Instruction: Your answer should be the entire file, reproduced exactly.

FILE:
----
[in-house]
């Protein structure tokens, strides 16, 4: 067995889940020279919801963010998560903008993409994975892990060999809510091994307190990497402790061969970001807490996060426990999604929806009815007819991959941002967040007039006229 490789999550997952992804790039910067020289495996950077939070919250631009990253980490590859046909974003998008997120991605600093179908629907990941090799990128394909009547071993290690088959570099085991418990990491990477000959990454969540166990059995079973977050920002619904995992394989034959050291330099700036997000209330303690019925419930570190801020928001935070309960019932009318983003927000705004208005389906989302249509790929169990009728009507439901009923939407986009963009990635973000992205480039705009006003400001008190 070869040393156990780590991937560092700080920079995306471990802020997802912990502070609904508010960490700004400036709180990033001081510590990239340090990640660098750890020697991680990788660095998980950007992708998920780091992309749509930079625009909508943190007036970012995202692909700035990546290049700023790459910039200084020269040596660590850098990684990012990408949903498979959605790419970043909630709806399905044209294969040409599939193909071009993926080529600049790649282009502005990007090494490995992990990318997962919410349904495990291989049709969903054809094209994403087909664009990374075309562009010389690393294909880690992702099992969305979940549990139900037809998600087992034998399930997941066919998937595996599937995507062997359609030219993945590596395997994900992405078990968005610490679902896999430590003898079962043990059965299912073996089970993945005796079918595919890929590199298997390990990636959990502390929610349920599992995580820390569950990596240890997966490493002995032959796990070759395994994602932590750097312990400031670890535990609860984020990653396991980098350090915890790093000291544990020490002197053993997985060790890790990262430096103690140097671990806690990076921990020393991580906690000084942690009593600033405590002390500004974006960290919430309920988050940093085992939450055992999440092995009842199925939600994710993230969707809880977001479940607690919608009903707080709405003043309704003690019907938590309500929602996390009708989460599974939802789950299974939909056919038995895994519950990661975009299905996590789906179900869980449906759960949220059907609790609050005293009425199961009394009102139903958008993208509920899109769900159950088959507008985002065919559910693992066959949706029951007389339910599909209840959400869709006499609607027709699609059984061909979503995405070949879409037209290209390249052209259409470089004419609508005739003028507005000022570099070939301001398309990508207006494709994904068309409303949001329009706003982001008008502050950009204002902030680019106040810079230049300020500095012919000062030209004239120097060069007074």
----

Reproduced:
[in-house]
């Protein structure tokens, strides 16, 4: 067995889940020279919801963010998560903008993409994975892990060999809510091994307190990497402790061969970001807490996060426990999604929806009815007819991959941002967040007039006229 490789999550997952992804790039910067020289495996950077939070919250631009990253980490590859046909974003998008997120991605600093179908629907990941090799990128394909009547071993290690088959570099085991418990990491990477000959990454969540166990059995079973977050920002619904995992394989034959050291330099700036997000209330303690019925419930570190801020928001935070309960019932009318983003927000705004208005389906989302249509790929169990009728009507439901009923939407986009963009990635973000992205480039705009006003400001008190 070869040393156990780590991937560092700080920079995306471990802020997802912990502070609904508010960490700004400036709180990033001081510590990239340090990640660098750890020697991680990788660095998980950007992708998920780091992309749509930079625009909508943190007036970012995202692909700035990546290049700023790459910039200084020269040596660590850098990684990012990408949903498979959605790419970043909630709806399905044209294969040409599939193909071009993926080529600049790649282009502005990007090494490995992990990318997962919410349904495990291989049709969903054809094209994403087909664009990374075309562009010389690393294909880690992702099992969305979940549990139900037809998600087992034998399930997941066919998937595996599937995507062997359609030219993945590596395997994900992405078990968005610490679902896999430590003898079962043990059965299912073996089970993945005796079918595919890929590199298997390990990636959990502390929610349920599992995580820390569950990596240890997966490493002995032959796990070759395994994602932590750097312990400031670890535990609860984020990653396991980098350090915890790093000291544990020490002197053993997985060790890790990262430096103690140097671990806690990076921990020393991580906690000084942690009593600033405590002390500004974006960290919430309920988050940093085992939450055992999440092995009842199925939600994710993230969707809880977001479940607690919608009903707080709405003043309704003690019907938590309500929602996390009708989460599974939802789950299974939909056919038995895994519950990661975009299905996590789906179900869980449906759960949220059907609790609050005293009425199961009394009102139903958008993208509920899109769900159950088959507008985002065919559910693992066959949706029951007389339910599909209840959400869709006499609607027709699609059984061909979503995405070949879409037209290209390249052209259409470089004419609508005739003028507005000022570099070939301001398309990508207006494709994904068309409303949001329009706003982001008008502050950009204002902030680019106040810079230049300020500095012919000062030209004239120097060069007074």